...her belly is enormous, jutting out in front of her like Southport Pier.
But in addition to the descriptions there are glimpses, sometimes slight, sometimes quite extensive, of the life this woman has lead. For one thing it would seem that at least 80% of the women in this nearly 200 page book either are currently or were on the stage. They are singers, actresses, dancers, aspiring actresses, etc. The theater is often where they meet the men. I loved what was written about one actress:
She prefers baritones to tenors, as they are stronger, and bigger across the chest. Tenors, she says, are only fit for finicking jobs, and light fingering business.
At least half of the women in this book are lesbians or bisexual.
Her only fault is her lust for lesbianism, which she satisfies by close intimacy with her bewitching neighbour.
Many of them were first raped and then turned out by their families, or pushed into early marriages where they were beaten. In Paris they find a degree of respectability and often affairs of varying length with men such as Emil Zola, French and British politicians, and even the heir to the British throne (I can't remember which one).
The writer has little good to say about Jewish women or American women. One American woman identified only as "Mrs. Jackson" is the mistress of an "old financier" who bought for her the estate where the Dubarry whore, formerly mistress of Louis XV, and has spent millions in restoring it to the state it was in when inhabited by the royal pet a hundred years ago. He adds that men should beg for an invitation to the place and that They will find there everything antiquated and out of date, including the loose charms and withered skin of the ugly, pampered hostess.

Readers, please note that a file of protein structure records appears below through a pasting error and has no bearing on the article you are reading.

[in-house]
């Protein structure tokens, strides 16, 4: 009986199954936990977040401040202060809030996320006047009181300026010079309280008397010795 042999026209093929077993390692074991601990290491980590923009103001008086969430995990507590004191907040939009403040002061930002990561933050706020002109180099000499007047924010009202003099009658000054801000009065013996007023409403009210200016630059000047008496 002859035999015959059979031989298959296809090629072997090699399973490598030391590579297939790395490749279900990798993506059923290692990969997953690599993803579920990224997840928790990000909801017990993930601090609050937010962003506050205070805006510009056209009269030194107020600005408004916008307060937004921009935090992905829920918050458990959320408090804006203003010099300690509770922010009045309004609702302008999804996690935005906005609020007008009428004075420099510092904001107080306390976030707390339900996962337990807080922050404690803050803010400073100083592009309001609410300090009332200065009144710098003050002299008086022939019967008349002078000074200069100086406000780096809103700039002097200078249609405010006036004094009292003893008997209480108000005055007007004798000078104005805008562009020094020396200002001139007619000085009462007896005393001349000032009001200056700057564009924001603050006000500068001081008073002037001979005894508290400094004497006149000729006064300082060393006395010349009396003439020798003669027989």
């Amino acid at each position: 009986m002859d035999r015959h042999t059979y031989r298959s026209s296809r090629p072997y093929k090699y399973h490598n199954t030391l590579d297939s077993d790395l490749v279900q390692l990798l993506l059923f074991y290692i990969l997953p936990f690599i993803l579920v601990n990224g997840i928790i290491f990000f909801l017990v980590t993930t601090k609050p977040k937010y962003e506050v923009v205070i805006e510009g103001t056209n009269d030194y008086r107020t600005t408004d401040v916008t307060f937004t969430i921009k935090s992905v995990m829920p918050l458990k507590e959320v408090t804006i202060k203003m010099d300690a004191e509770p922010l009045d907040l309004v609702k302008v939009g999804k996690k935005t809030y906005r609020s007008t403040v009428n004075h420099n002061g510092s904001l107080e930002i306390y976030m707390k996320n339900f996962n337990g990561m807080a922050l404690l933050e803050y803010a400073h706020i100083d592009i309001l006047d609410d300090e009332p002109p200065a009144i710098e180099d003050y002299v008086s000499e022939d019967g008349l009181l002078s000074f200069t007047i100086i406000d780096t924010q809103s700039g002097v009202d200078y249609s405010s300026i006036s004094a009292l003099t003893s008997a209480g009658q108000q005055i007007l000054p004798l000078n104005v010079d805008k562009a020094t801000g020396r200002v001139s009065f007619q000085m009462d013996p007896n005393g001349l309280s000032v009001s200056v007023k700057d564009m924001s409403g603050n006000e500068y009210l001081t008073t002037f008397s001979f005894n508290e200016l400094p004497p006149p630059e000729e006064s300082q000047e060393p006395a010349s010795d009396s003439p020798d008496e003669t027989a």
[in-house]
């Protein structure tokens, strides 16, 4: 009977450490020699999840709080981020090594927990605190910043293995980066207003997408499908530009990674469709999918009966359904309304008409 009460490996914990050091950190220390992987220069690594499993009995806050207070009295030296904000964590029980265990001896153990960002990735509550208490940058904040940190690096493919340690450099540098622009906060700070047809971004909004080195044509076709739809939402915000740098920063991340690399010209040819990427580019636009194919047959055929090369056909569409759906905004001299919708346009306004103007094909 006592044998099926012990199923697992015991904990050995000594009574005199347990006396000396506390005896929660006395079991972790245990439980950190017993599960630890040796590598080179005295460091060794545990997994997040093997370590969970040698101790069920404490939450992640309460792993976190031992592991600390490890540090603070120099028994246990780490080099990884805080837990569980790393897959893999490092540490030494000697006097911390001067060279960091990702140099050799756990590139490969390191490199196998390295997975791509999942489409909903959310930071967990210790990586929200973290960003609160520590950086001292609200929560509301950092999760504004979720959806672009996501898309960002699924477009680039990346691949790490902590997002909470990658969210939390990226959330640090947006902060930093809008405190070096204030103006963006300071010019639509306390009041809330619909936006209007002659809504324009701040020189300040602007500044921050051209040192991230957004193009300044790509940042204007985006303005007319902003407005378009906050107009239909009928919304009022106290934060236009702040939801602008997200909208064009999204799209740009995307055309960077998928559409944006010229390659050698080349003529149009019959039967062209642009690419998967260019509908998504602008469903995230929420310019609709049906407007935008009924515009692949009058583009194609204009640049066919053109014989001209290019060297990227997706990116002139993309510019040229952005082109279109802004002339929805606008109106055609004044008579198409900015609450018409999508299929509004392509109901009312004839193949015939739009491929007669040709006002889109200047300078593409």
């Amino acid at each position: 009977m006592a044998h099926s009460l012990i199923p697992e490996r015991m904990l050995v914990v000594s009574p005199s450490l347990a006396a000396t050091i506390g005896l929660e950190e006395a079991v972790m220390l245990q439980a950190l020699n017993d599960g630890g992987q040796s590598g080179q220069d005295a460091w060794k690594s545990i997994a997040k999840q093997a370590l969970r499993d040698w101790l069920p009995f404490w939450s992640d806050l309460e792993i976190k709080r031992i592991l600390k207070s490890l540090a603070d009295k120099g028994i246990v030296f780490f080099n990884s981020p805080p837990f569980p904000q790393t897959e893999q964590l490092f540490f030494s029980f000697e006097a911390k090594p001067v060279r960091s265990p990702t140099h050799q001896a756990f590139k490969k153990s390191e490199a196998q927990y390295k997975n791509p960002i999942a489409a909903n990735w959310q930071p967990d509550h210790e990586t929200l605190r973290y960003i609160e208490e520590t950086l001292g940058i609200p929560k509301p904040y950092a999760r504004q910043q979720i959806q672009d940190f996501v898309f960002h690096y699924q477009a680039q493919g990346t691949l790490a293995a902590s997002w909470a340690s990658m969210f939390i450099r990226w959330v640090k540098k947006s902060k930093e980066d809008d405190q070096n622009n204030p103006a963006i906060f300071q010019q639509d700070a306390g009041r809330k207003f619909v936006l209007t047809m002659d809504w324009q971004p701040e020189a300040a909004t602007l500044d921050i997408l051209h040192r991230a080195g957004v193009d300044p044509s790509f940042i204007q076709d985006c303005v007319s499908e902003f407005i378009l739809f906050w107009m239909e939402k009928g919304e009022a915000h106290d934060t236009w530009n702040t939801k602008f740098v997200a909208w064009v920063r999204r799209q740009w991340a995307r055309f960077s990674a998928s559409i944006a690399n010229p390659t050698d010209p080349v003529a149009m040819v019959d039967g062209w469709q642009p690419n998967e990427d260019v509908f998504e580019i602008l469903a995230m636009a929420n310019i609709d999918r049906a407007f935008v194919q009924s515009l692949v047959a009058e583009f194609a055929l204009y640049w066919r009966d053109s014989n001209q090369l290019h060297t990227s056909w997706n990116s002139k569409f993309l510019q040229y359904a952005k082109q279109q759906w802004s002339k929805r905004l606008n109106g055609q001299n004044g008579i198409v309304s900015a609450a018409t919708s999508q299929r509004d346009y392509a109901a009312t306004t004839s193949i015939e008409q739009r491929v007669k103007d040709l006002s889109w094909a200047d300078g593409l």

While most of the women are in their teens to thirties, there are some old broads in the book too.
...Of all the glories of Napoleon the Third's corrupt court, she is the best preserved relic, and our concluding advice to all real judges of real female loveliness is -- hasten to enjoy her at once, ere it be too late.
...An old woman now, but she was one of the queens of prostitution some fifteen years ago, and when she passes in her carriage, a fearful wreck, we are forced to ask how it is that she could have accumulated the riches she possesses for she is very ugly and has always been so
It is also appalling how many mothers are grooming their daughters for the life. I thought often of the movie Gigi, which we all thought was such a delightful movie, which won an academy award, but which was really about a courtesan teaching her teenage daughter how to become a prostitute.
In addition to the comments regarding the women, I also increased my vocabulary. "Pelf" is a term for ill-gotten riches. And I learned the Banting System was developed in 1863 by W. Banting as a diet for reducing superfluous fat...and it sounds VERY MUCH like the Atkins diet. The dietary recommended was the use of butcher-meat principally, and abstinence from beer, farinaceous food, and vegetables.
And while you may have thought the Indians cornered the market on sexual pleasure with the Kama Sutra, you may not have heard of Aretino's Postures, which is Italy's own version, I Modi or The Sixteen Pleasures. These were engravings and--surprise, surprise--were destroyed the Catholic church.